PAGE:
How many of us are willing to do the same if it means we make our family, friends, and colleagues – and ourselves – uncomfortable?  Are we willing to act if we know that our words and actions may cause discomfort?  Are we prepared to give up our worldly wisdom for the divine?  Are we willing to sacrifice our earthly life in order to belong to God?

Both Paul and James remind us often that we are known by the fruit of our labor.  Our deeds either support or deny our claims about ourselves.  As we make our pilgrimage toward Easter, as we investigate what we are willing to change about ourselves, can we see the places in these verses where Paul speaks to us?  As stewards of God’s word, how do we live, how do we play, how do we work, and how do we pray?  Are we sayers of God’s word only as James challenges us to ask?  Or are we doers of the Word as well?  Are we following false teachers or – even worse – are we acting as false teachers?  Or do we seek to full members in the unifying body of Christ?  Do we exhort with sound doctrine to refute opponents?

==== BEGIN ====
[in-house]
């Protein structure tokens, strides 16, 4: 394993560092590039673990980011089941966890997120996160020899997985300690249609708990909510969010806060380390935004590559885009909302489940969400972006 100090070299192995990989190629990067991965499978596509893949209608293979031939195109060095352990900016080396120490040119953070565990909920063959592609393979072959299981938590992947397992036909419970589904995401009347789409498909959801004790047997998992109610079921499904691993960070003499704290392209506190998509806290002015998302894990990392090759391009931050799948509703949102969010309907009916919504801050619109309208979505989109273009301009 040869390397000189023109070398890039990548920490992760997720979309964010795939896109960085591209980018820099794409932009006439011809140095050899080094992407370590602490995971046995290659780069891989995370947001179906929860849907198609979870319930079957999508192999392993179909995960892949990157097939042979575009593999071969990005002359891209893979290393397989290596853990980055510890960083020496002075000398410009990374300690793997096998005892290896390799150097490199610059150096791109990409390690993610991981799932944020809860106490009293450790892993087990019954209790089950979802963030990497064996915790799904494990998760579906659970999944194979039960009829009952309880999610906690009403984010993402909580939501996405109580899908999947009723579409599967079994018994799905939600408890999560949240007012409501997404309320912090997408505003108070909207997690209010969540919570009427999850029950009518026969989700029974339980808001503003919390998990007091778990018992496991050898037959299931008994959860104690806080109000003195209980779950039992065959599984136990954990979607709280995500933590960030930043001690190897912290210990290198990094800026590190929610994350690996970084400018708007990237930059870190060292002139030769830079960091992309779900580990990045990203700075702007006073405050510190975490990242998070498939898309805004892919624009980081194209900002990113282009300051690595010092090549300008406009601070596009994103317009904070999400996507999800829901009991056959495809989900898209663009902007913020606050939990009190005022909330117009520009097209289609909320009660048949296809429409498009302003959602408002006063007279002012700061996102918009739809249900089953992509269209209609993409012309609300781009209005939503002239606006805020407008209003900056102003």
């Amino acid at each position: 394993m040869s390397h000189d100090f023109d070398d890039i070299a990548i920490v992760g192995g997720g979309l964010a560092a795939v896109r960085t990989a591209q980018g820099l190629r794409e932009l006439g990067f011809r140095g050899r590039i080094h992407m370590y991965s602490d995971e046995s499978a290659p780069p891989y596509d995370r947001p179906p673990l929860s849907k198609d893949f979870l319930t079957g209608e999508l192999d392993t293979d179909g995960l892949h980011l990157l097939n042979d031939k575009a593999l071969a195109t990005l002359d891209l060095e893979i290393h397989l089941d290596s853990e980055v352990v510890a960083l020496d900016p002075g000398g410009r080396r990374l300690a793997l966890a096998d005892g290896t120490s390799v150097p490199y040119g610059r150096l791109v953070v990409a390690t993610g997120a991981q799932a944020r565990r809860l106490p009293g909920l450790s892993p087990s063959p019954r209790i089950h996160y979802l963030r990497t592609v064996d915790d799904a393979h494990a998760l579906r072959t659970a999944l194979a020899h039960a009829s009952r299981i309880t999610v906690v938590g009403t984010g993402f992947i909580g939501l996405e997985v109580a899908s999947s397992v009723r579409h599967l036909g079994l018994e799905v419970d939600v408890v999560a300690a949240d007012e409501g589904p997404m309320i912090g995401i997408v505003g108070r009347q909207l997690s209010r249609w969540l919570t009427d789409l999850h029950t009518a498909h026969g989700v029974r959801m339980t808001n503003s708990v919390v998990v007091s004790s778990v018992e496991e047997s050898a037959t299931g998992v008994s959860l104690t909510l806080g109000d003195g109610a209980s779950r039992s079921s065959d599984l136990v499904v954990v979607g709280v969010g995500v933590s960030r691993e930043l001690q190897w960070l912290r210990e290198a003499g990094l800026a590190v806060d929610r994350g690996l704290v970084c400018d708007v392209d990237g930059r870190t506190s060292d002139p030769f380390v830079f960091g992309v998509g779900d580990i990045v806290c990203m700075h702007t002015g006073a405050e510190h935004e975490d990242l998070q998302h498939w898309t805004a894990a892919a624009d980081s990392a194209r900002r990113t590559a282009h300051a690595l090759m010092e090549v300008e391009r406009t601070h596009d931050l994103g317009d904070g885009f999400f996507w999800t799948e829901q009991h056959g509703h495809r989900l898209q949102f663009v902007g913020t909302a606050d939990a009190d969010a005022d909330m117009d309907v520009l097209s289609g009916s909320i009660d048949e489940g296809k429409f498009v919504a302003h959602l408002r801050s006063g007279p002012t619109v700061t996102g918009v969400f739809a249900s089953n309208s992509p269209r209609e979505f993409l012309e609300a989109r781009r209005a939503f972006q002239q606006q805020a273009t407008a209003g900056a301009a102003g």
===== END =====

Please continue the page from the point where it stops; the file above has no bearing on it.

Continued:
Paul makes a simple list for us to use as a measuring stick for ourselves.  We may want to spend time with verses 7 through 9 sometime today as we explore God’s call to be . . . hospitable, a lover of goodness, temperate, just, holy, and self-controlled, holding fast to the true message as taught so that one will be able both to exhort with sound doctrine and to refute opponents.

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Acts 17: Uproar – Part II